“Who knows the depth of darkness that lurks in the black hearts of evil men?” – Anonymous. –

May 26, 1953 – Cuba – A child is born on this beautiful island that is the economic jewel of the Caribbean.

January 1, 1959 – Cuba – Brutal communist forces led by three mass murderers, Fidel Castro Raul Castro, and Che’ Guevara, violently overthrow President Batista’s government in Havana.

April 17, 1961 – Coast of Cuba – A young and inexperienced President of the United States launches an amphibious attack at the Cuban Bay of Pigs. The anti-communist Cuban soldiers, who were trained by the CIA, are slaughtered as they attack near the coastal swampland in the bay. This will be known as the most embarrassing military operation in the history of the U.S.

Afterwards, the parents of this eight year old child, along with thousands of other Cubans, flee to south Florida as they see the horrors of communism come to fruition in their homeland.

1962 – Dade County, Florida – Young Joe Navarro begins school without being able to speak English, unaware of American culture, and just lost. In order to survive, Joe knows that he must assimilate into the culture and become fluent in English. Joe begins by paying attention to the body language of every person he meets. Within a year, Joe is fluent in English and on his way to becoming the worldwide expert on interpreting a person’s true feelings, intent, and whether a person is being deceptive.

1970’s – Utah – Joe graduates from BYU and is recruited by the FBI because of his knowledge of body language. He spends 25 years as a special agent and supervisor in the area of counterintelligence and behavioral assessment.

Over the years at the FBI, Joe interviews hundreds of terrorists, criminals, and suspects. By reading their body language, Joe will obtain more confessions than anyone at the FBI.

2005 – United States – Joe continues his work in the private sector and shows us that the limbic part of our brain can save or betray us. This part of the brain reacts to the world around us reflexively and instantaneously, in real time, and without thought.

This is an ancient part of the brain that ensured our survival by “freezing” when predators or other danger was poised for attack.  The need to run (flight) or sometimes fight are also deeply ingrained into our nervous system; making it difficult to disguise or eliminate. Limbic behaviors are honest, reliable, and show the true manifestations of our thoughts, feelings, and intentions.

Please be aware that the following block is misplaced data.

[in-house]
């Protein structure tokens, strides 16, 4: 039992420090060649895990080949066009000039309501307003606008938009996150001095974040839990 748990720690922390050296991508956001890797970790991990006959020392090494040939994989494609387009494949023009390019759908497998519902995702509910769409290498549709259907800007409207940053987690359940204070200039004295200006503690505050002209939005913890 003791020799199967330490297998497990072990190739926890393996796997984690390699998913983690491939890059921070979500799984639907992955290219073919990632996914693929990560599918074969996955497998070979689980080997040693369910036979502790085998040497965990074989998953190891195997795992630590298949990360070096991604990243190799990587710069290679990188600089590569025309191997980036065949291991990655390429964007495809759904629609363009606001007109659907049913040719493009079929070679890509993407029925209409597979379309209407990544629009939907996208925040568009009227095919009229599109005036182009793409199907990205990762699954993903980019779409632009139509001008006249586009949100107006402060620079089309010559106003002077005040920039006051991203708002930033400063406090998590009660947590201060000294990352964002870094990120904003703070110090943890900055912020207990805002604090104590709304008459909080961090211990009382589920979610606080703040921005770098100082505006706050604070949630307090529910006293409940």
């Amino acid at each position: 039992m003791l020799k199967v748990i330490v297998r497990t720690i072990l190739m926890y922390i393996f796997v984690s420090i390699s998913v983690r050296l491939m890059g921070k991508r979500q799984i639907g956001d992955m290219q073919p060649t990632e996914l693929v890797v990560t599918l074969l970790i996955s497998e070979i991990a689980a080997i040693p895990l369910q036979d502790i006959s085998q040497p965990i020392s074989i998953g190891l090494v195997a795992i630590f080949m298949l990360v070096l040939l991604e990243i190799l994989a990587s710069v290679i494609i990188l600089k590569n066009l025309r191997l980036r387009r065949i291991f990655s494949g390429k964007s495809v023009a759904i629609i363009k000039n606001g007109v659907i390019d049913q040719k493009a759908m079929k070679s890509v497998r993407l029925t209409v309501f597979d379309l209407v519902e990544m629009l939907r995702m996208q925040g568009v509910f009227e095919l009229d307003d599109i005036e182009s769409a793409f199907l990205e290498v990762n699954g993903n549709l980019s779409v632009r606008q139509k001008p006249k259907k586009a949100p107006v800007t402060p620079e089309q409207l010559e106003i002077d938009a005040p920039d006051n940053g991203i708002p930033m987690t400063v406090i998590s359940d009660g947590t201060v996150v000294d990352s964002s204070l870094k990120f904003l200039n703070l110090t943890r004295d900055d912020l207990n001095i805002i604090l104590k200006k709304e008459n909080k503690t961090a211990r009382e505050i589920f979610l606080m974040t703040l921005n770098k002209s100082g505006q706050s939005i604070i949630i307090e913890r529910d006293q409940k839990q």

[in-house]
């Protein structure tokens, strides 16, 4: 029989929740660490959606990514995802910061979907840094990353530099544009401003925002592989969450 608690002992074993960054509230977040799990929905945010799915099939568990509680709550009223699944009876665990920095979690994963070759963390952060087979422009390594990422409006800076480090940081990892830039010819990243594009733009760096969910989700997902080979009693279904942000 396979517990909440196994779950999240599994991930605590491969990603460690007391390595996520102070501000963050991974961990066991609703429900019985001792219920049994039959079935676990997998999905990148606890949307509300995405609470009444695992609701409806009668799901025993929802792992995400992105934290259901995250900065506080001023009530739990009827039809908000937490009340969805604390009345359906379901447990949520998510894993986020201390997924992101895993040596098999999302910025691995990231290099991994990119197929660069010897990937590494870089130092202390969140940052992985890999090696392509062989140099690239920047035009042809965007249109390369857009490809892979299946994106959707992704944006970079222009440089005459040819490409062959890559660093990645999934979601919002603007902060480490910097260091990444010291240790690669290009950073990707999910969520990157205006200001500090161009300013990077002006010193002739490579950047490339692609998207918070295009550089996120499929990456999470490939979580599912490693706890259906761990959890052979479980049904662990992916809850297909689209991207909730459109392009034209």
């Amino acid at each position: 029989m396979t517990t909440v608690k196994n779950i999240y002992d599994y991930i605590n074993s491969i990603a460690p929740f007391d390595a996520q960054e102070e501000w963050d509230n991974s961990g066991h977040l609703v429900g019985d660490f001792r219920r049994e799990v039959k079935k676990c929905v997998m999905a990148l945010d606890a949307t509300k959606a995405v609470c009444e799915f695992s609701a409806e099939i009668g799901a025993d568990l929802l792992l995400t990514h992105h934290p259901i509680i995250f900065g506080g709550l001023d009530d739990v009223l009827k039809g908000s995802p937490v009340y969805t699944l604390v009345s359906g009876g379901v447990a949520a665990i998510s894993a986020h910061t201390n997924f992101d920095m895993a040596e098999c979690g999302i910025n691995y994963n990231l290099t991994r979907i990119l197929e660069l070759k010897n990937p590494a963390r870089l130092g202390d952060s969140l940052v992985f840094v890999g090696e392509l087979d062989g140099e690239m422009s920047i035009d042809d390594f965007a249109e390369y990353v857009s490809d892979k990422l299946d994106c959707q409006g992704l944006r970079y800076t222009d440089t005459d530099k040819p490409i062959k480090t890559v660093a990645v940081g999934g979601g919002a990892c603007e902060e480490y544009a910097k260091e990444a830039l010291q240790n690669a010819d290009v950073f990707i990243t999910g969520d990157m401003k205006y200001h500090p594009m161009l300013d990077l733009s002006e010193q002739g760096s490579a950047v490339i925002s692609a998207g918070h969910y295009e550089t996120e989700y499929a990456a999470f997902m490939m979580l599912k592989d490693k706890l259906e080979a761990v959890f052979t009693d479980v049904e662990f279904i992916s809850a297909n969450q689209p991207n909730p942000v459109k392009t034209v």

By studying and practicing how the limbic system works, we can more effectively identify when someone is pleased, afraid, likes something, dislikes something, is uncomfortable, etc.

While no one has the ability to determine with 100 percent certainty whether someone else is telling the truth, being able to read body language that originates from the limbic system is the best indicator. Polygraph examinations do not come close to this accuracy.

With jury selection, cross–examining witnesses, negotiations with prosecutors, and many other tasks, I have found the following responses to be critical in the practice of law and in almost every aspect of life:

Freeze Response – Our ancestors faced the dangers of wild animals, rival tribes, and other life threatening situations. When confronted with a dangerous situation, the limbic part of their brains would make them freeze. Today, we can see it happen when a hunter notices that a deer is looking in his direction, someone is caught bluffing, stealing, and sometimes when they are lying.

Flight Response – We use this ancient response by blocking ourselves from the presence of undesirable people or things. These behaviors may manifest themselves in the form of closing the eyes, rubbing the eyes, distancing ourselves from someone, placing personal items in our lap, turning our feet toward the nearest exit, or placing the hands in front of the face.

Fight Response – This response is the limbic brain’s final tactic for survival through unleashing aggression. 
In the modern world, we most often see people use posture, eyes, the broadening of the chest, and violating another’s personal space to express aggressiveness.

Pacifying Behaviors – Limbic responses are always followed by a pacifying behavior. These actions serve to calm us down after we have experienced something unpleasant.

This behavior can be obvious, like chewing a pencil or taking deep breaths. But, more subtle behaviors can surface such as when an investigator asks a suspect if he knows “Mr. Smith” and the suspect responds, “No”, but then immediately touches his neck, mouth, or face. This does not always mean that he is lying. But, it does mean that he is bothered by the inquiry.

By studying, observing, and practicing the use of body language, we can be much more attuned to how others really feel and whether they are being deceitful. Even the blackest hearts of evil men cannot control their ancient responses to disturbing information.